Last week, students across the nation tackled one of the most controversial topics in America: abortion. In our #DoNowAbortion post, we asked students Should the government (federal or state) be able to stop a woman from getting an abortion? If so, why? If not, should there be at least some restrictions on abortion procedures? Why or why not?
Songs can convey a range of emotions, feelings and messages, whether the format is a ballad, a dance song, a storytelling vehicle, or other type of song. What are some of the best lyrics written and why are they meaningful to you? If you were to write a song, what would it be about?
We may take it for granted now that a woman can be the secretary of state, the head of General Motors, or even president of the United States, but it wasn’t so long ago when it was almost inconceivable for a woman to achieve any of these accomplishments. How can women continue to make progress in the fight for gender equality?
Moon Express’ ultimate goal is to start mining the moon for precious metals that could be used in everything from electric car batteries to missiles. Moon Express is not the only company considering mining the moon. In fact, NASA is opening up non-financial support to help private companies develop robotic lunar landing capabilities which could ultimately be used for commercial activities as well as scientific and academic research. What do you think is the most important scientific or ethical concern to consider about mining the moon?
At an International Olympic Committee ceremony held in early February before the start of the Sochi Olympics, IOC President Thomas Bach appealed to nations to leave their political differences at the door. Is it cool to bring political issues to the Olympics? When there are strong tensions between nations or concerns over human rights violations, should those issues be left at the door in the spirit of international unity and competition, or should the Olympics be used as a worldwide stage to express political dissent and call attention to perceived injustices?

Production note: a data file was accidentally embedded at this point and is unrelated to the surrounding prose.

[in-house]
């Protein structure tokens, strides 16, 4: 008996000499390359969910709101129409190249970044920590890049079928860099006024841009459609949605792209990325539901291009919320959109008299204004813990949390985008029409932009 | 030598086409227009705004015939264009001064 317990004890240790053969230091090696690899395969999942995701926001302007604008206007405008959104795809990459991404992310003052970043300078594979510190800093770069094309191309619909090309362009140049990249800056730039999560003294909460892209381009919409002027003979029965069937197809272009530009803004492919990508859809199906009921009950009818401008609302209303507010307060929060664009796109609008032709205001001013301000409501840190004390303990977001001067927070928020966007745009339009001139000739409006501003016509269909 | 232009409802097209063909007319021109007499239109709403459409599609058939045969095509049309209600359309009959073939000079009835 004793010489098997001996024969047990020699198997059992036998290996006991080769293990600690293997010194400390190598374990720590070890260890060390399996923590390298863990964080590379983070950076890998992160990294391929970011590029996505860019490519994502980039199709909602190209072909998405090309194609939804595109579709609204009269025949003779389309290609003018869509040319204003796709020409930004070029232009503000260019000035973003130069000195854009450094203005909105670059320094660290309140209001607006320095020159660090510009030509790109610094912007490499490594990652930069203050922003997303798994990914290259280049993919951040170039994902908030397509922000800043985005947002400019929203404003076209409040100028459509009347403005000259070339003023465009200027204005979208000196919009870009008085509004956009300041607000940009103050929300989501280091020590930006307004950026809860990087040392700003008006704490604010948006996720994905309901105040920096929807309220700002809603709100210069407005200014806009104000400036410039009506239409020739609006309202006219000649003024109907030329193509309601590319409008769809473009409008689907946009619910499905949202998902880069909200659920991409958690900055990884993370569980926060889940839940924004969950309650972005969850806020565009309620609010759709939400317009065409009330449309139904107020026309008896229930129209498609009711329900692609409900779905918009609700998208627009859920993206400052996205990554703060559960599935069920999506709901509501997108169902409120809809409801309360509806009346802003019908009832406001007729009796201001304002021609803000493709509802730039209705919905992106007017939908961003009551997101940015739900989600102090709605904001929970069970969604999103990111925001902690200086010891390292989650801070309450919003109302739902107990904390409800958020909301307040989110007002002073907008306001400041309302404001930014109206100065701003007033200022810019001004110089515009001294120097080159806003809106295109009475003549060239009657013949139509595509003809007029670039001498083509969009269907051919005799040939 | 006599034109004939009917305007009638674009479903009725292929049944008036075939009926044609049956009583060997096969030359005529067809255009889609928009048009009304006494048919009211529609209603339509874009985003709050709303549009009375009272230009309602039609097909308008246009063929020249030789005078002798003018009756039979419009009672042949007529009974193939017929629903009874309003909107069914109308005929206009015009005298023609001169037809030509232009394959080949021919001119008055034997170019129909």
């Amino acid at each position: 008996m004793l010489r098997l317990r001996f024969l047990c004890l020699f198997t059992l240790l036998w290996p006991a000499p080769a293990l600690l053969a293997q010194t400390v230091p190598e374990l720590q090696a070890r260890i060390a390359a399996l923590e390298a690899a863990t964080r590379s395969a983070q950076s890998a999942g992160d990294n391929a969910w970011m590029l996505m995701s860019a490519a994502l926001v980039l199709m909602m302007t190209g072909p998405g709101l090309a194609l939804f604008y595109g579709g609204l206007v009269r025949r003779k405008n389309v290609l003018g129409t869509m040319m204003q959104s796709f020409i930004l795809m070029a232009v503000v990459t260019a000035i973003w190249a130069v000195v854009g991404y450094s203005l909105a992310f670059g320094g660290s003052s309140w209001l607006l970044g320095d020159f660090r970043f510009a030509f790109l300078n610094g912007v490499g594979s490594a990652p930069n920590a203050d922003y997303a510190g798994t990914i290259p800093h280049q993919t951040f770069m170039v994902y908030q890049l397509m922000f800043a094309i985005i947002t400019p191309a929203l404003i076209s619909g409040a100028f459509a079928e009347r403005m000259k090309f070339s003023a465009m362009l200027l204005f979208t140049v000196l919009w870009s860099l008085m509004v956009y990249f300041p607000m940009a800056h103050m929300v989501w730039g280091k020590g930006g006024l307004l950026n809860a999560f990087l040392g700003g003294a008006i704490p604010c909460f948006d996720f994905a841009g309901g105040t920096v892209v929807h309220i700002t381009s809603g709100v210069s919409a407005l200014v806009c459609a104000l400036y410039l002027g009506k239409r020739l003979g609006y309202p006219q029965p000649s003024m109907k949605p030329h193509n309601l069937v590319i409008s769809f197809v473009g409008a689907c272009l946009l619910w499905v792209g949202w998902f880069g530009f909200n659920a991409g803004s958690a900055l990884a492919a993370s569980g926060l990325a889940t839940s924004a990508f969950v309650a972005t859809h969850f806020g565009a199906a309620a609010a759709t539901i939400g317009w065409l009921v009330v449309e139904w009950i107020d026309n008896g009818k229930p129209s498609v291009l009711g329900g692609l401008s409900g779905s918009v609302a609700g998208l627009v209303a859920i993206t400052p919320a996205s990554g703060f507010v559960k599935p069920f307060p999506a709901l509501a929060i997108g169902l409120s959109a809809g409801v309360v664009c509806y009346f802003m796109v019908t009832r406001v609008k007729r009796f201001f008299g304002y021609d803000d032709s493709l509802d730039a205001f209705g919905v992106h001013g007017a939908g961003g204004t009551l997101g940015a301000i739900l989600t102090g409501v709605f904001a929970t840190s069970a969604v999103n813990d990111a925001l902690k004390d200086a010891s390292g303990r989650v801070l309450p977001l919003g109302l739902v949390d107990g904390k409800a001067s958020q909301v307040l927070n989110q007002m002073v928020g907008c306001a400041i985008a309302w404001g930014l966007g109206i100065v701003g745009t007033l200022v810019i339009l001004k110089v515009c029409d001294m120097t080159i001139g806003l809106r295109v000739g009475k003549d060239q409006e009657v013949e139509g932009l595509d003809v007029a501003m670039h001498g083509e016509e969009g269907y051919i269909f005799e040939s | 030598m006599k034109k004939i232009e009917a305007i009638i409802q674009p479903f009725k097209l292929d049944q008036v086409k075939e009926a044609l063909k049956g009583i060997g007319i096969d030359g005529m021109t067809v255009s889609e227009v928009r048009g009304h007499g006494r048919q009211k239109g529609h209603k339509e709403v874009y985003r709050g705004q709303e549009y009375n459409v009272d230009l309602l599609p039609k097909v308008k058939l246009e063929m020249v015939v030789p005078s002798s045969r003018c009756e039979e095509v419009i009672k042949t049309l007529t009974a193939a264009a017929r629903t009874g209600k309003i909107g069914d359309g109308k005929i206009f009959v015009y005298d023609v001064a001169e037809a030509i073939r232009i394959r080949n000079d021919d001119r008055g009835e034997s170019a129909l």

Artists are people, and sometimes people make bad choices or behave despicably. For example, Picasso was thought to be a womanizer, and Jackson Pollock was known to be abusive due to his struggle with alcoholism. Can you still appreciate a work of art even if you don’t like the artist as a person?
Given evidence that many girls and boys are physically maturing faster than previous decades, do you think schools should start sex-ed at a younger age? When is the right time to start talking to kids about their changing bodies, and what are the best ways to have that conversation? Who should educate kids about puberty — parents or schools or both?
Crime rates in the United States have dropped significantly in the last two decades, especially in many urban areas where they are often the highest. Violent crime rates, in particular, have gone way down in many large cities around the country. Is it a result of certain policing strategies, local economic conditions, the availability of community and social services, or other less obvious factors?
Andy Warhol famously (and fairly accurately) predicted that, “In the future, everyone will be world-famous for fifteen minutes.” With easy access to video documentation and sharing tools online, and the advent and increased popularity of reality television, which broadcasts “regular” folks’ dramas and activities, it is true that fame is attainable for a broader range of people in today’s media-saturated society. Has reality television affected your perspective on privacy?
While football fans prepare for Super Bowl XLVIII between the Seattle Seahawks and the Denver Broncos, the National Football League (NFL) has come under intense scrutiny for what critics are calling a “concussion crisis” or “concussion epidemic”. Should young people be allowed to play heavy contact sports now that we know they can cause permanent brain damage? Should there be new education, equipment or rule changes to help prevent concussions in football?